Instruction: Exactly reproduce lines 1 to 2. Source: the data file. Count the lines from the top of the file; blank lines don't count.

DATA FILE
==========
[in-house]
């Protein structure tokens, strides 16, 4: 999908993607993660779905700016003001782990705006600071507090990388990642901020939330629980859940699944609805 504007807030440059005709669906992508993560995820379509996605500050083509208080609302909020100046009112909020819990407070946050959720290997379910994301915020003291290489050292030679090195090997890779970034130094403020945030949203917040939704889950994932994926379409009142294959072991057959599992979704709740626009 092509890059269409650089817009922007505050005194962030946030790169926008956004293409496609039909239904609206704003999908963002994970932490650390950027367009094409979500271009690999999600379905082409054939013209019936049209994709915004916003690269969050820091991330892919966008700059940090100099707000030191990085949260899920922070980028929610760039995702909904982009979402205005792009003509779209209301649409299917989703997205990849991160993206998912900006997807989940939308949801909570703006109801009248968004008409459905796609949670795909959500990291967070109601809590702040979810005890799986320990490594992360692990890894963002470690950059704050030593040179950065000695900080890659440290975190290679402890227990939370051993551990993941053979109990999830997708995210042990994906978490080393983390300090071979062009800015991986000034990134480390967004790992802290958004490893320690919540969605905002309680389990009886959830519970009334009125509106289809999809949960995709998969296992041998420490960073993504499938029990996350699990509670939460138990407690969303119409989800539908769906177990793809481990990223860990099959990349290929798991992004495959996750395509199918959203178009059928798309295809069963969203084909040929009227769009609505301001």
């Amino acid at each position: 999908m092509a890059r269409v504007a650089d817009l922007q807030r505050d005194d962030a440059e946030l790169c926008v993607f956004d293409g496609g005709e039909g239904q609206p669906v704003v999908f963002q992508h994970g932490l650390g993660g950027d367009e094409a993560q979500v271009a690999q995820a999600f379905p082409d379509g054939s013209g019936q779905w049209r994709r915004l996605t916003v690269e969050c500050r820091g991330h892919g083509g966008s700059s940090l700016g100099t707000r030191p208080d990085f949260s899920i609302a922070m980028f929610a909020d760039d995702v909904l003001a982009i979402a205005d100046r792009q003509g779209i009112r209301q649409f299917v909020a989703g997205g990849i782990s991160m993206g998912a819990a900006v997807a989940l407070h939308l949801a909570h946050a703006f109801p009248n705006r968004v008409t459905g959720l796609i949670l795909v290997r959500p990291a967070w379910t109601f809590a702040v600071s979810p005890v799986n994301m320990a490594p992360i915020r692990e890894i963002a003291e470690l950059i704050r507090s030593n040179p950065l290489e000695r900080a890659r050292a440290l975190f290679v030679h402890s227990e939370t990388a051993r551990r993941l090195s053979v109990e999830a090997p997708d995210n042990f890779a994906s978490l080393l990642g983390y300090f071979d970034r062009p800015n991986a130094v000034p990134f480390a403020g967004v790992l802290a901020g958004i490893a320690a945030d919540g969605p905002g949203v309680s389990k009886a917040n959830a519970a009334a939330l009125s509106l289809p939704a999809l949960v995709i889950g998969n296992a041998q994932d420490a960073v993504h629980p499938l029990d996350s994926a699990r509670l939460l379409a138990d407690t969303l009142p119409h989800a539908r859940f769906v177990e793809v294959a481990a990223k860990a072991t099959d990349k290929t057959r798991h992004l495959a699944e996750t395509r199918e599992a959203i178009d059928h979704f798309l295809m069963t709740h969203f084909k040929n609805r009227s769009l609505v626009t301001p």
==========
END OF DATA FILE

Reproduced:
[in-house]
């Protein structure tokens, strides 16, 4: 999908993607993660779905700016003001782990705006600071507090990388990642901020939330629980859940699944609805 504007807030440059005709669906992508993560995820379509996605500050083509208080609302909020100046009112909020819990407070946050959720290997379910994301915020003291290489050292030679090195090997890779970034130094403020945030949203917040939704889950994932994926379409009142294959072991057959599992979704709740626009 092509890059269409650089817009922007505050005194962030946030790169926008956004293409496609039909239904609206704003999908963002994970932490650390950027367009094409979500271009690999999600379905082409054939013209019936049209994709915004916003690269969050820091991330892919966008700059940090100099707000030191990085949260899920922070980028929610760039995702909904982009979402205005792009003509779209209301649409299917989703997205990849991160993206998912900006997807989940939308949801909570703006109801009248968004008409459905796609949670795909959500990291967070109601809590702040979810005890799986320990490594992360692990890894963002470690950059704050030593040179950065000695900080890659440290975190290679402890227990939370051993551990993941053979109990999830997708995210042990994906978490080393983390300090071979062009800015991986000034990134480390967004790992802290958004490893320690919540969605905002309680389990009886959830519970009334009125509106289809999809949960995709998969296992041998420490960073993504499938029990996350699990509670939460138990407690969303119409989800539908769906177990793809481990990223860990099959990349290929798991992004495959996750395509199918959203178009059928798309295809069963969203084909040929009227769009609505301001």